Sister of Lewiston Victim Calls Out Legislature Over 11th Hour Anti-Gun Push

AP Photo/Robert F. Bukaty

The state of Maine doesn't have a red flag law. They have what's termed a yellow flag law, which is really a terrible name for it. It still looks for so-called red flags, it just limits who can seek an order disarming an individual to those who are actually trained to know what to look for.

In the case of Lewiston, the system didn't work like it should have. People didn't take the steps to disarm the clearly disturbed individual who eventually became a mass murderer.

Which has lawmakers trying an 11th-hour push to change the law. They want a red flag law, which would allow a lot of people who don't know any better to petition for an order to disarm an individual despite their lack of applicable expertise.

Yet there's one voice in particular opposing this, one that should get a lot of press but likely won't. She's the sister of a victim slain in the Lewiston massacre.

The sister of one of the victims of the deadliest shooting in Maine history accused lawmakers of acting “nefariously” by pressing at the 11th hour of the legislative session for a so-called red flag law that could be used to take away guns from someone experiencing a psychiatric crisis. Others, however, said such a law could have saved lives.

Testimony stretched into a second day as a legislative committee heard public testimony Tuesday on the proposal that aims to let family members or others petition a judge to initiate the process of temporarily removing someone's guns during a psychiatric crisis instead of letting police handle the process under the state's existing “yellow flag” law.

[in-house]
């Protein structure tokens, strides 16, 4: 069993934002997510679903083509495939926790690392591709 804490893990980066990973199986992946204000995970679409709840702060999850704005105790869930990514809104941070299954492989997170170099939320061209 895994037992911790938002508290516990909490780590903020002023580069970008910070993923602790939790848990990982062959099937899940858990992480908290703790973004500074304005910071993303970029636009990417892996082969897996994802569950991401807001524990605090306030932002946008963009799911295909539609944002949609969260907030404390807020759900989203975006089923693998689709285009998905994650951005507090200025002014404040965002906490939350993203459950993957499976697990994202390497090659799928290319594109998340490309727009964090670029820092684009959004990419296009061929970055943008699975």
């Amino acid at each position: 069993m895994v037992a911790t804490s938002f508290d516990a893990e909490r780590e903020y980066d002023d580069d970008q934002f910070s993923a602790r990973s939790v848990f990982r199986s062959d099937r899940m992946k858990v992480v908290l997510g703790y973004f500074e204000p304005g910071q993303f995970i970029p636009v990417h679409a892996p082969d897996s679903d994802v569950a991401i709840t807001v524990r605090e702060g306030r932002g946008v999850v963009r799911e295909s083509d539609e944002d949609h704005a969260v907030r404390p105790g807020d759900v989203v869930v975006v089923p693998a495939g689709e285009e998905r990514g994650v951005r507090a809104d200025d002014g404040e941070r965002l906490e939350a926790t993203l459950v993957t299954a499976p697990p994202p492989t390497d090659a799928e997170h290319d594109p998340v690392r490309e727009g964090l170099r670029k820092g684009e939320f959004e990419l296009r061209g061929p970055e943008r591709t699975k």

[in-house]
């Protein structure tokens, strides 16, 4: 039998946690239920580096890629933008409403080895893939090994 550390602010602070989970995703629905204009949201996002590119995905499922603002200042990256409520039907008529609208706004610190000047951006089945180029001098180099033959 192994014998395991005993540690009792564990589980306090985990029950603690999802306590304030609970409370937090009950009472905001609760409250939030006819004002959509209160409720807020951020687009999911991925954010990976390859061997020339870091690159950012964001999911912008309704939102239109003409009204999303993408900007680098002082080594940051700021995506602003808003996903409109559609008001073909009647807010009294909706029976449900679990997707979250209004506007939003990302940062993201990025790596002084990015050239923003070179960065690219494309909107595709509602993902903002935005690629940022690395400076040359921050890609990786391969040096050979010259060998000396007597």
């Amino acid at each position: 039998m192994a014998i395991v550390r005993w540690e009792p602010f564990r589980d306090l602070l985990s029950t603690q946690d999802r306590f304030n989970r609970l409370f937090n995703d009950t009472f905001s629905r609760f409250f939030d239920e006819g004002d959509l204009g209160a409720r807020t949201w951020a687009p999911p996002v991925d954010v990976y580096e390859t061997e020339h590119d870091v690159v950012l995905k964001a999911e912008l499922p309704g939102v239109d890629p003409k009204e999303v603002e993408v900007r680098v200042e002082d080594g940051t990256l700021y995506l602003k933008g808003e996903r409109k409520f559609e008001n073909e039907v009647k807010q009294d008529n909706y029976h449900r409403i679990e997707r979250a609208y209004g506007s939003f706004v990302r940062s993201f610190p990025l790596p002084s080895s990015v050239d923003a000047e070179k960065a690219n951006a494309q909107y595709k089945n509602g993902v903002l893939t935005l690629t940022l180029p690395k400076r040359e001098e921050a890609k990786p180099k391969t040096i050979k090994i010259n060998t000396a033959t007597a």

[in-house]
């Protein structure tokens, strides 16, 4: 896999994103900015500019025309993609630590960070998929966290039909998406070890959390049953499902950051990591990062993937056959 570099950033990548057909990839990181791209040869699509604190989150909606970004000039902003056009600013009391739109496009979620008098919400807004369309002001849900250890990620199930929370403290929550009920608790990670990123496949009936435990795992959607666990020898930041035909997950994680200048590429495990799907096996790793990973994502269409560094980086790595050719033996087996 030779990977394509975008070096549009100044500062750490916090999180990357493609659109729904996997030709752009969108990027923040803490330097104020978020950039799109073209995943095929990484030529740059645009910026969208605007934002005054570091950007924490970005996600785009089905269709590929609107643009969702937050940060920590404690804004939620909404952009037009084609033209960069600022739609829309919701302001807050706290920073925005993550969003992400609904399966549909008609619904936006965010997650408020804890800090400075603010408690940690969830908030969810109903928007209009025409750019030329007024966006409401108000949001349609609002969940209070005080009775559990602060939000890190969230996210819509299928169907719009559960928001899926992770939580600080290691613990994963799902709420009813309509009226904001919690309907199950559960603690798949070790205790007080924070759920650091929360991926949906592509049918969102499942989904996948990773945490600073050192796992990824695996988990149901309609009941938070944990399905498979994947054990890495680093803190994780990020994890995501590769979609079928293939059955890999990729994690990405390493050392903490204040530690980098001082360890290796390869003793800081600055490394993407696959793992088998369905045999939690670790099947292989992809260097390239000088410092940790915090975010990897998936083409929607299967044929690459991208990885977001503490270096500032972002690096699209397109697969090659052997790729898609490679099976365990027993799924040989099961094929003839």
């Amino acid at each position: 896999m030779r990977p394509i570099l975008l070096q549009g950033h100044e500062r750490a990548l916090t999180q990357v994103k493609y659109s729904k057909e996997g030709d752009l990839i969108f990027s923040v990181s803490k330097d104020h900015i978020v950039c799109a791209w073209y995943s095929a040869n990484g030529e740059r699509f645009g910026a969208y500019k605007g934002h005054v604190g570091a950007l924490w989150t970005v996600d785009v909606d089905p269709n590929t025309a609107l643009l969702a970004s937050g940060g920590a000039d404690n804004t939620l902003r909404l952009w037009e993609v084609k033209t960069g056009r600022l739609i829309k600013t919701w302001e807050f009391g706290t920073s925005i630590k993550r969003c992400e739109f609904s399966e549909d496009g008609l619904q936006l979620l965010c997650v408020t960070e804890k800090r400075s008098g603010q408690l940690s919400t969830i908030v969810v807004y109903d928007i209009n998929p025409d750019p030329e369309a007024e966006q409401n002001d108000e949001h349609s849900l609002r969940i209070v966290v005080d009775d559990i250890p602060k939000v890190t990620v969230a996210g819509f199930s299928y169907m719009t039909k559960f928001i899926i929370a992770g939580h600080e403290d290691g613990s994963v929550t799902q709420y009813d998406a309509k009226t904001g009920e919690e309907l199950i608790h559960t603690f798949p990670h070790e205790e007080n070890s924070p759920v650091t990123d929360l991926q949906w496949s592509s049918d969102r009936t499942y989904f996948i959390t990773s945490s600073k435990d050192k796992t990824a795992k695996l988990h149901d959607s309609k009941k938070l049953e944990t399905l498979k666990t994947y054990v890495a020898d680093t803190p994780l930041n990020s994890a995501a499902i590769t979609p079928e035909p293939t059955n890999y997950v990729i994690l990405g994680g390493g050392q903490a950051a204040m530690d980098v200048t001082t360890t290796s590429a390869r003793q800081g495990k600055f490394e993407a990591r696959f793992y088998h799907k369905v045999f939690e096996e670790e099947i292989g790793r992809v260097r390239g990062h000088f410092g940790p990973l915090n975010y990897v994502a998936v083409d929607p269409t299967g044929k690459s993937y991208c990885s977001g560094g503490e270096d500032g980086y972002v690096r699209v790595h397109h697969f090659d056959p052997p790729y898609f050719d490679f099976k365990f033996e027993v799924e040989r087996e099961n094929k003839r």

Jill Walker, a licensed clinical social worker whose brother Jason was killed during the mass shooting, delivered an impassioned plea for lawmakers to reject the proposal. She said the yellow flag process is adequate, if used properly.

“I am disturbed that some members of the Maine Legislature have seized the opportunity to nefariously use the Oct. 25 tragedy for a political end,” Walker told the Judiciary Committee. “It's my personal opinion that this was rushed,” she added.

Walker is probably right. Lewiston, like so many other cases, illustrates that no system is going to stop all mass shootings. After all, how many have occurred in states with full-out red flag laws? Colorado Springs and Jacksonville are two that stand out in my mind as I'm writing this.

Walker used the word "nefariously" to describe this effort, and she's right.

Maine has an incredibly safe track record. Their total number of homicides in 2023 was 53. That's a slow weekend in Chicago as it is, and 18 of those murders were because of Lewiston. The last thing they need is a red flag law.

But anti-gun lawmakers there have been stymied time and time again in their efforts to make the state far more restrictive. The truth is that while Maine is a blue state, they're not clamoring for gun control, and that drives some of these lawmakers bonkers.

Lewiston gave them an excuse.

Gov. Janet Mills offered up a series of proposals that directly addressed Lewiston. I didn't like them, but they weren't as bad as they could have been, either. They were also limited in scope, such as refining the yellow flag process.

But anti-gunners see an opportunity. They're going to leverage Lewiston for everything they can because it's literally the only chance they have.

There's not likely to be another Lewiston no matter what happens. Maine just isn't the kind of place where this is common and it's not likely to become common. If anti-gunners fail to seize on this, they'll miss their one shot.

And Walker is calling them out on it.

Look, I don't know her politics. I don't care about her politics. What I know is that she's calling shenanigans on these actual shenanigans and I'm glad to see it.